Euro crisis needs "mother of all firewalls": OECD

Tue Mar 27, 2012 8:22am EDT
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By Robin Emmott

BRUSSELS (Reuters) - Euro zone finance ministers need to impress finance markets with the size of their rescue fund for indebted countries when they meet later this week, the head of the OECD said on Tuesday, advocating "the mother of all firewalls".

Investors and many European officials want ministers to agree a combination of the 17-nation currency area's two rescue funds to nudge the International Monetary Fund into backing debt-stricken European economies, should they need help.

"When dealing with markets you must overshoot expectations," said Angel Gurria, the secretary general of the Organization for Economic Co-operation and Development (OECD).

Gurria said an impressive firewall was crucial because the euro zone's public debt crisis was not over despite calmer financial markets this year, warning that the bloc's banks remain weak, debt levels are still rising and fiscal targets are far from assured.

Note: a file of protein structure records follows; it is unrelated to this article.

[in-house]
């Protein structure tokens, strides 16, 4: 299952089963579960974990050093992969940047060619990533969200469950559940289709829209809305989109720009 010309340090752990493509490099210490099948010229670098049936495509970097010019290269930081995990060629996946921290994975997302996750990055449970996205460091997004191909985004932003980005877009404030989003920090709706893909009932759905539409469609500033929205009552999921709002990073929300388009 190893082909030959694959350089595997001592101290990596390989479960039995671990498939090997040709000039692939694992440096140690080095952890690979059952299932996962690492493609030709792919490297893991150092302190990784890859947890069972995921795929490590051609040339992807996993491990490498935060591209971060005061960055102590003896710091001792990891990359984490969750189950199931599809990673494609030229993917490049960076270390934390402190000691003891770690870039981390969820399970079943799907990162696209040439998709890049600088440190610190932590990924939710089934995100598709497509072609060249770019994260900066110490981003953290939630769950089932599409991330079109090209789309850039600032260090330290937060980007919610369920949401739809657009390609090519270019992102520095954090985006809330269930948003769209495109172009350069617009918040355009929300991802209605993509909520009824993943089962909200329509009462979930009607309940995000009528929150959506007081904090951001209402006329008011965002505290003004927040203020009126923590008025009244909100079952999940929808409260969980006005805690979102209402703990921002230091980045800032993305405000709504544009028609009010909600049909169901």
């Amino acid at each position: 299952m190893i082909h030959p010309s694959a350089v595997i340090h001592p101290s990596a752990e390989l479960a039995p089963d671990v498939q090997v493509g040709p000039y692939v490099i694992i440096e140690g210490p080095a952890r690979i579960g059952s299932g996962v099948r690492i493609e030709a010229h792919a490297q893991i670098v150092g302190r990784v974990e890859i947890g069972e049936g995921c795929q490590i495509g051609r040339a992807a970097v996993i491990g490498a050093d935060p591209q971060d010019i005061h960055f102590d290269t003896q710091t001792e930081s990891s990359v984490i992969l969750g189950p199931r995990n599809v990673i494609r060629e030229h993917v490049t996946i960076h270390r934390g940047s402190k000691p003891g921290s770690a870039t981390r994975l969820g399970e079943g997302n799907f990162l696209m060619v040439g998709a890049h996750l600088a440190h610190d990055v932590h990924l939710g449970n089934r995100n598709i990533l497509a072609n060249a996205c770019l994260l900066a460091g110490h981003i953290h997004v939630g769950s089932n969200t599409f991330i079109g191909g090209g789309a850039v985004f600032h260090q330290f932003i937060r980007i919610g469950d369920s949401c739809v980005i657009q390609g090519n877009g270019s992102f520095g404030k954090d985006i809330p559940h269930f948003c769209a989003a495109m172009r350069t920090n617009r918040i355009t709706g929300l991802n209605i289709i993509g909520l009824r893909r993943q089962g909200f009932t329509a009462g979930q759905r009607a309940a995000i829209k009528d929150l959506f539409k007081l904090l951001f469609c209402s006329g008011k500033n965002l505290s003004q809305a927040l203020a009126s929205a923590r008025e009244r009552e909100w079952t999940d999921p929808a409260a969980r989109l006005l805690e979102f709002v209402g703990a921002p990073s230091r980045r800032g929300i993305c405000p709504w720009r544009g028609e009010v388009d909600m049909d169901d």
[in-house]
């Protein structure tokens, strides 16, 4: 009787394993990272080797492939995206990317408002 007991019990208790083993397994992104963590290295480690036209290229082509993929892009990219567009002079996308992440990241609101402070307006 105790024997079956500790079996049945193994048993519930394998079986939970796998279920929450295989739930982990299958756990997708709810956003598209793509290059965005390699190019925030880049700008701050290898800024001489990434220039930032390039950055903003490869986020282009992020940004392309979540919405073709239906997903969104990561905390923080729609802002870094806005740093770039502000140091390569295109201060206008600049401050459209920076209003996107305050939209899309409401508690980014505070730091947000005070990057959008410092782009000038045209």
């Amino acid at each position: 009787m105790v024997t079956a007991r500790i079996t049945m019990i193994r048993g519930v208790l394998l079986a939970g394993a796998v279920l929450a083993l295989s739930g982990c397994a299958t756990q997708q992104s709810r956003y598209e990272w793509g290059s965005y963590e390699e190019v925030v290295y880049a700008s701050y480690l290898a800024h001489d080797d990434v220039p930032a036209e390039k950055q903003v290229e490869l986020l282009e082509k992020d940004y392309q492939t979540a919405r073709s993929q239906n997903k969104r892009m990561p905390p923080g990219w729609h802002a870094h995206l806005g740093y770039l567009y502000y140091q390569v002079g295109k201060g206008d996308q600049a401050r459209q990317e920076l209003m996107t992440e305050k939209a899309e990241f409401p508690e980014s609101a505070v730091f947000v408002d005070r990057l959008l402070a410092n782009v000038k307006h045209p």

Despite his repeated calls for a euro bailout fund of around 1 trillion euros ($1.3 trillion), the bloc's finance ministers look more likely to agree to a level nearer 700 billion euros when they meet on Friday in Copenhagen.

"The mother of all firewalls should be in place, strong enough, broad enough, deep enough, tall enough, just big," Gurria said, flanked by the EU's top economic official Olli Rehn.

Euro zone finance ministers are expected to agree on combining the European Financial Stability Facility (EFSF) with its permanent European Stability Mechanism (ESM). German Chancellor Angela Merkel signaled for the first time on Monday that she was prepared to consider boosting the firewall's resources.

As the euro zone economy flounders for the second time in just three years, the OECD said in a report the 17-nation area needed ambitious economic reforms and there could be no room for complacency.   Continued...

Dimitris Stamatakos, 36, sits in a field on land he is renting near his home in the village of Krokeae in the Peloponesse area of Greece, March 18, 2012. Before the crisis Stamatakos was able to make a living by selling olives that he farmed on the land he owns, now he is forced to labour for neighbouring farms and do odd jobs to earn his living. The crisis is also putting a strain on his marriage to his wife Voula, 32. He says, "I row with my wife a lot about money. She thinks I should be doing more. What more can I do? I'm just getting by." Picture taken March 18, 2012. REUTERS/Cathal McNaughton